GREEN BAY, Wis. -- Dom Capers appreciated the support from his players, especially from a veteran like defensive tackle Ryan Pickett, but the Green Bay Packers' defensive coordinator knows that alone won’t fix the problems that have befallen his unit over the past five weeks.
It will take much more than that for the veteran NFL coach to dig the Packers out of the bottom third of the NFL defensive rankings and help them salvage their season. But he has no plans on giving up on this season or any future seasons.
The 63-year-old, two-time former NFL head coach and the Packers' defensive coordinator since 2009 said Friday that he intends to keep coaching beyond this season, and that retirement is not in his foreseeable future despite increased criticism of the team’s defensive performance.
“If you’ve known me for my whole career, I don’t get caught up in a lot of those things because I know you’re going to go through periods like that,” Capers said. “I’ll just tell you, if I didn’t think I could do it as well now as I did 20 years ago, I wouldn’t do it. That’s just me. I’ve got to feel as though I’ve got something to give, and I feel that way. I don’t feel that’s changed one bit.”
But the performance of his defense has. Going into the Week 8 game against the Chicago Bears, the Packers were on the verge of cracking the top 10 in the defensive rankings. They were 11th in total yards allowed per game, and their run defense was fourth after spending the two previous weeks at No. 3.
Then quarterback Aaron Rodgers broke his collarbone on the first series against the Bears, and everything changed.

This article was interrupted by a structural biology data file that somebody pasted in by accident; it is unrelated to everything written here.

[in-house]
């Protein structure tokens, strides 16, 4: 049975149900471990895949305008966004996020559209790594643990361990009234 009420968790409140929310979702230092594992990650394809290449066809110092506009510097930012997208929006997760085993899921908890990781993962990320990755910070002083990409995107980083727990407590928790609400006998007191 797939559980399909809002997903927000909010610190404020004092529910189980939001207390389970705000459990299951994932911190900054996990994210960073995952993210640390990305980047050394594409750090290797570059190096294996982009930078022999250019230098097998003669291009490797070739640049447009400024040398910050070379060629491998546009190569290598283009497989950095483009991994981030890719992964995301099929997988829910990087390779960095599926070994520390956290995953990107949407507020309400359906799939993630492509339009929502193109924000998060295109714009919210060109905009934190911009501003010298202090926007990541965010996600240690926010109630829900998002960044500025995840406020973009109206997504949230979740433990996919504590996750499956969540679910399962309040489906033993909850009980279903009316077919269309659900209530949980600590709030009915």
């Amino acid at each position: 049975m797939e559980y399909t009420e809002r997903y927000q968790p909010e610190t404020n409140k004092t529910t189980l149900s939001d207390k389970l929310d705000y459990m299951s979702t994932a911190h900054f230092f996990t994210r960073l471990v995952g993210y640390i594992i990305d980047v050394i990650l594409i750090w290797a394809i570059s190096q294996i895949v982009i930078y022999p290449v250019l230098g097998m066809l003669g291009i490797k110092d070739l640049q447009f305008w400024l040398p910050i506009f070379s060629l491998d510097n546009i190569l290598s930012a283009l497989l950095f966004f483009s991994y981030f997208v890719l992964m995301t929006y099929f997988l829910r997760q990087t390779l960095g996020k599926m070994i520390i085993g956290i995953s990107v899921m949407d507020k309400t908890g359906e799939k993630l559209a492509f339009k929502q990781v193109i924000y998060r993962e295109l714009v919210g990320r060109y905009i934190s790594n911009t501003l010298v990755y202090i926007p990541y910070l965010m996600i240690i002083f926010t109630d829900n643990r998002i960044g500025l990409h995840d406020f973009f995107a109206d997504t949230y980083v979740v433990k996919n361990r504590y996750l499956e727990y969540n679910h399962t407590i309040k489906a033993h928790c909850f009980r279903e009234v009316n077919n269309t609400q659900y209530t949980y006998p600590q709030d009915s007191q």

Except Capers doesn’t see it that way, or at least he refused to use it as an excuse for the fact that his defense heads into Sunday’s game against the Atlanta Falcons ranked 24th in total defense, 26th against the run and 22nd against the pass.
“I don’t think that has anything to do with us,” Capers said. “We’ve got to look at ourselves, and we’ve got to take care of our business on defense.”
That starts with the run defense.
After allowing just 474 yards rushing in the first six games combined, the Packers gave up nearly that many in their past two games. The Minnesota Vikings and Detroit Lions combined to rush for 473 yards against Capers’ defense in Weeks 13 and 14.
“It’s the first area we’ve got to get squared away,” Capers said.
Capers’ staff includes two of his former players, outside linebackers coach Kevin Greene and safeties coach Darren Perry. Both have known Capers for decades. They believed in his system as players, and they still believe in it as coaches.
“Just a few weeks ago, I thought we had a top-10 defense, or at least close to it, and top five against the run,” Greene said. “It’s not like Coach Dom came in and changed the game plan and put a whole new system in, you know what I mean? We’re doing the same things here. It’s not like he’s putting us in just a horrible position that we’re going to fail. Our defense just needs to play together as a unit. When they have the opportunity, they just need to make that play. You need to fit together.”
Despite an array of missed tackles, blown coverages and fundamental breakdowns, Capers said he has seen no signs that players have begun to point fingers. The fact that a veteran like Pickett was emphatic in his support for his coach meant something to Capers.
“As long as you stay strong from within, then you’ve got a chance to pull yourself through the thing, because every team in the league is going to go through tough stretches,” Capers said. “But if you don’t, if you come apart from inside, you really don’t have any chance. So you’ve got to stay confident in what you’re doing. You’ve got to make sure that you point out to guys where we have to get better. Everybody has to accept responsibility. My responsibility is to get this defense better, to get us where we want to be.”
Said Perry: “Have we played up to our level expectations this year? No. We’ve had our moments where we’ve looked good, but we haven’t been consistent enough, but that’s not a reflection on coach Dom. I’ve got nothing but the utmost respect for him. You don’t become a bad coach because of a not-so-good season, and when things don’t go the way it’s planned. We’re always subject to criticism when things don’t go well in this profession. That comes with it, and all of us know that and understand that. That’s part of our profession.”